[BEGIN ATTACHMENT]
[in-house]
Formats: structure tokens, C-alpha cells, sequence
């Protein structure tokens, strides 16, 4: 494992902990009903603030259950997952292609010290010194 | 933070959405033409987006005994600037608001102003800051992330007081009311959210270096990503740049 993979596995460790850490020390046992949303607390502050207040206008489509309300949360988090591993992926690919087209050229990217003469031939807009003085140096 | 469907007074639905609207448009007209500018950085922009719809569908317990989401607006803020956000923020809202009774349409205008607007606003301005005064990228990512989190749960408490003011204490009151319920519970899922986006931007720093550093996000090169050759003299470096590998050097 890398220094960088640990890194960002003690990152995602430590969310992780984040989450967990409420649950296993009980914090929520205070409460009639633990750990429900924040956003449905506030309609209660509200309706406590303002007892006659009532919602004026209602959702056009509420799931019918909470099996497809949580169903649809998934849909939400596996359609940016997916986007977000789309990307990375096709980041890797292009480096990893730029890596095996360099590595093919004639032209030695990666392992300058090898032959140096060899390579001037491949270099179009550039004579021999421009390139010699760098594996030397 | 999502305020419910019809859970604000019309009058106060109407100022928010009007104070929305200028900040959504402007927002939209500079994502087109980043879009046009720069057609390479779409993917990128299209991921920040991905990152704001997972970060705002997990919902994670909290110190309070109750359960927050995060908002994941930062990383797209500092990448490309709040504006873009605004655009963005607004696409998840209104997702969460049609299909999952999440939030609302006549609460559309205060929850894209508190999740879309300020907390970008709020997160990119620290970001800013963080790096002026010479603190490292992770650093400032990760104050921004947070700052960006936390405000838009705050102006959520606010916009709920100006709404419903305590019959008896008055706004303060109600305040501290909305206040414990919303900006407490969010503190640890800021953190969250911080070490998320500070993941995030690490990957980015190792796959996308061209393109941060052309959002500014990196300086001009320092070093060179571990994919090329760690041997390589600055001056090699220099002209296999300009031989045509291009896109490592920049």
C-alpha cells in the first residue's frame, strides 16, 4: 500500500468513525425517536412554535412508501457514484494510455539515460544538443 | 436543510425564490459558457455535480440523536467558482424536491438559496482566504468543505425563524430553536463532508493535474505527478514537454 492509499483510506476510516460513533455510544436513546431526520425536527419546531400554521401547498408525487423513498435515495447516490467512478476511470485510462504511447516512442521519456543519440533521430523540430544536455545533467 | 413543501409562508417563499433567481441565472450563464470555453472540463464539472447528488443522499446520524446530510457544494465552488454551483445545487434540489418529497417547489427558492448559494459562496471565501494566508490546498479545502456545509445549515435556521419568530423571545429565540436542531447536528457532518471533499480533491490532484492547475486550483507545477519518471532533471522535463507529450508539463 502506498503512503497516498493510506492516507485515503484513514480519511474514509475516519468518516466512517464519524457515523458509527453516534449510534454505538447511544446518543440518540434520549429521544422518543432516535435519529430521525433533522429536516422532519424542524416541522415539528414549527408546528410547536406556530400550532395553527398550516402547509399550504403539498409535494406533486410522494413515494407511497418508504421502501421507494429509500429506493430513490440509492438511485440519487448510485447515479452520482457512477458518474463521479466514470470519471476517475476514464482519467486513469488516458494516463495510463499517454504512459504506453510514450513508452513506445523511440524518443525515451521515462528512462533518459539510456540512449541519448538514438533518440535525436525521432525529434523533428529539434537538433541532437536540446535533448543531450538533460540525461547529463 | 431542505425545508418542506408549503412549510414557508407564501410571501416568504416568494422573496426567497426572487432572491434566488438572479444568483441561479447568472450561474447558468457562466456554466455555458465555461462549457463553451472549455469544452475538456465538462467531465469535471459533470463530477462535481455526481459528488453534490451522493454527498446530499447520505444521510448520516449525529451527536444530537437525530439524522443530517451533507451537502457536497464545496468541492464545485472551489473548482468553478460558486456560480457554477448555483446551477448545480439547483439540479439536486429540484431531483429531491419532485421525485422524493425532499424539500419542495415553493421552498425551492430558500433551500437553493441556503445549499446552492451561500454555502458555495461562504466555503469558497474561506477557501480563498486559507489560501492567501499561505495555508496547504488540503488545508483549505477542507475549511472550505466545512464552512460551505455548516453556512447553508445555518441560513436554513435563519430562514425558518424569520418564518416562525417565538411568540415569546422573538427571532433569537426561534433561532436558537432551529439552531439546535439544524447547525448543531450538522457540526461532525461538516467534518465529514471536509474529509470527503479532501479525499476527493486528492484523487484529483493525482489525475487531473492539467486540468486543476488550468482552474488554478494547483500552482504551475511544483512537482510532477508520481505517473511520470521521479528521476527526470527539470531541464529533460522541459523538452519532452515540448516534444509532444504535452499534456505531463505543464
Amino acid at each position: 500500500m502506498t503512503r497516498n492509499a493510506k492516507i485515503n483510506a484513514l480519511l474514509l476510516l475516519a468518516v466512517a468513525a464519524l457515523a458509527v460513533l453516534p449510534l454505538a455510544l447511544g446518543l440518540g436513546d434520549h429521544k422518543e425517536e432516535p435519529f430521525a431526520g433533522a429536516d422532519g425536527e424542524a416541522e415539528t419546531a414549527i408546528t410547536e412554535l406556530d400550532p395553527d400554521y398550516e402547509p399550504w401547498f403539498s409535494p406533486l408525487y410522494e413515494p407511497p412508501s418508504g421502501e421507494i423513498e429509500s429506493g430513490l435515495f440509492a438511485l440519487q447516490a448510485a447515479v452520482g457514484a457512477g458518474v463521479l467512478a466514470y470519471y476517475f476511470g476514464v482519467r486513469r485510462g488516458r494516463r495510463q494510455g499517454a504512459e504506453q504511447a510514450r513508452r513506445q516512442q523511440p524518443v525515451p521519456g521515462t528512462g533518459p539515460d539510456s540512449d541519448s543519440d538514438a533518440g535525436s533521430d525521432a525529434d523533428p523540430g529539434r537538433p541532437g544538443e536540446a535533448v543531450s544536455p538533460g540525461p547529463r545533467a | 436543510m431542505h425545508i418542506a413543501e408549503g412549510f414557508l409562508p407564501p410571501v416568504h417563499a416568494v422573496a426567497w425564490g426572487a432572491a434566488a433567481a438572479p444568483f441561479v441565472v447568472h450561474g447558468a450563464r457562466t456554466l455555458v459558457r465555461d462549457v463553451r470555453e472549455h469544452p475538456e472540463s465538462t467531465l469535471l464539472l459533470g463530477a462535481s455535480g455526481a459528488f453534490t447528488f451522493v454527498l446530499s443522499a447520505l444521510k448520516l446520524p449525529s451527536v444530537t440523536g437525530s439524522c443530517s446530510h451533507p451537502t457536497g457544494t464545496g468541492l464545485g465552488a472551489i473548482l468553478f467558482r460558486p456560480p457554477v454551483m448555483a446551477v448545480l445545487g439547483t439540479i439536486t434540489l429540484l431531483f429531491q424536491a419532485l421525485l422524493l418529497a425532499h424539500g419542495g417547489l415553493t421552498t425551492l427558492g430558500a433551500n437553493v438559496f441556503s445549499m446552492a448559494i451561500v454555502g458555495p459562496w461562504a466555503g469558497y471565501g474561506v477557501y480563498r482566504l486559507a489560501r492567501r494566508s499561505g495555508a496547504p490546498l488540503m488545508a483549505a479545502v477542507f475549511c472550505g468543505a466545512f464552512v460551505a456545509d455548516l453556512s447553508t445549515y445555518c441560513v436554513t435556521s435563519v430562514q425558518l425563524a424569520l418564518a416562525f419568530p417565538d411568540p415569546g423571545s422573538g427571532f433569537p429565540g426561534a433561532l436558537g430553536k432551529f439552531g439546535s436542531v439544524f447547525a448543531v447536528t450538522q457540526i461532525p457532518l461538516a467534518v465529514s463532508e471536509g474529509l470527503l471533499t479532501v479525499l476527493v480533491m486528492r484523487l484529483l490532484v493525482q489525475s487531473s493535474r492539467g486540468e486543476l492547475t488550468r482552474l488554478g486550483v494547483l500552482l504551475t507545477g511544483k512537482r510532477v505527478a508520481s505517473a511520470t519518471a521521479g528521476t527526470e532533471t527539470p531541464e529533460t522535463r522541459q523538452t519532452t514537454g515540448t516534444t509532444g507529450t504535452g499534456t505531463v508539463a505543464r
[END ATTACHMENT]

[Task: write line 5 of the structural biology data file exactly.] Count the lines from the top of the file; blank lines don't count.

Amino acid at each position: 500500500m502506498t503512503r497516498n492509499a493510506k492516507i485515503n483510506a484513514l480519511l474514509l476510516l475516519a468518516v466512517a468513525a464519524l457515523a458509527v460513533l453516534p449510534l454505538a455510544l447511544g446518543l440518540g436513546d434520549h429521544k422518543e425517536e432516535p435519529f430521525a431526520g433533522a429536516d422532519g425536527e424542524a416541522e415539528t419546531a414549527i408546528t410547536e412554535l406556530d400550532p395553527d400554521y398550516e402547509p399550504w401547498f403539498s409535494p406533486l408525487y410522494e413515494p407511497p412508501s418508504g421502501e421507494i423513498e429509500s429506493g430513490l435515495f440509492a438511485l440519487q447516490a448510485a447515479v452520482g457514484a457512477g458518474v463521479l467512478a466514470y470519471y476517475f476511470g476514464v482519467r486513469r485510462g488516458r494516463r495510463q494510455g499517454a504512459e504506453q504511447a510514450r513508452r513506445q516512442q523511440p524518443v525515451p521519456g521515462t528512462g533518459p539515460d539510456s540512449d541519448s543519440d538514438a533518440g535525436s533521430d525521432a525529434d523533428p523540430g529539434r537538433p541532437g544538443e536540446a535533448v543531450s544536455p538533460g540525461p547529463r545533467a | 436543510m431542505h425545508i418542506a413543501e408549503g412549510f414557508l409562508p407564501p410571501v416568504h417563499a416568494v422573496a426567497w425564490g426572487a432572491a434566488a433567481a438572479p444568483f441561479v441565472v447568472h450561474g447558468a450563464r457562466t456554466l455555458v459558457r465555461d462549457v463553451r470555453e472549455h469544452p475538456e472540463s465538462t467531465l469535471l464539472l459533470g463530477a462535481s455535480g455526481a459528488f453534490t447528488f451522493v454527498l446530499s443522499a447520505l444521510k448520516l446520524p449525529s451527536v444530537t440523536g437525530s439524522c443530517s446530510h451533507p451537502t457536497g457544494t464545496g468541492l464545485g465552488a472551489i473548482l468553478f467558482r460558486p456560480p457554477v454551483m448555483a446551477v448545480l445545487g439547483t439540479i439536486t434540489l429540484l431531483f429531491q424536491a419532485l421525485l422524493l418529497a425532499h424539500g419542495g417547489l415553493t421552498t425551492l427558492g430558500a433551500n437553493v438559496f441556503s445549499m446552492a448559494i451561500v454555502g458555495p459562496w461562504a466555503g469558497y471565501g474561506v477557501y480563498r482566504l486559507a489560501r492567501r494566508s499561505g495555508a496547504p490546498l488540503m488545508a483549505a479545502v477542507f475549511c472550505g468543505a466545512f464552512v460551505a456545509d455548516l453556512s447553508t445549515y445555518c441560513v436554513t435556521s435563519v430562514q425558518l425563524a424569520l418564518a416562525f419568530p417565538d411568540p415569546g423571545s422573538g427571532f433569537p429565540g426561534a433561532l436558537g430553536k432551529f439552531g439546535s436542531v439544524f447547525a448543531v447536528t450538522q457540526i461532525p457532518l461538516a467534518v465529514s463532508e471536509g474529509l470527503l471533499t479532501v479525499l476527493v480533491m486528492r484523487l484529483l490532484v493525482q489525475s487531473s493535474r492539467g486540468e486543476l492547475t488550468r482552474l488554478g486550483v494547483l500552482l504551475t507545477g511544483k512537482r510532477v505527478a508520481s505517473a511520470t519518471a521521479g528521476t527526470e532533471t527539470p531541464e529533460t522535463r522541459q523538452t519532452t514537454g515540448t516534444t509532444g507529450t504535452g499534456t505531463v508539463a505543464r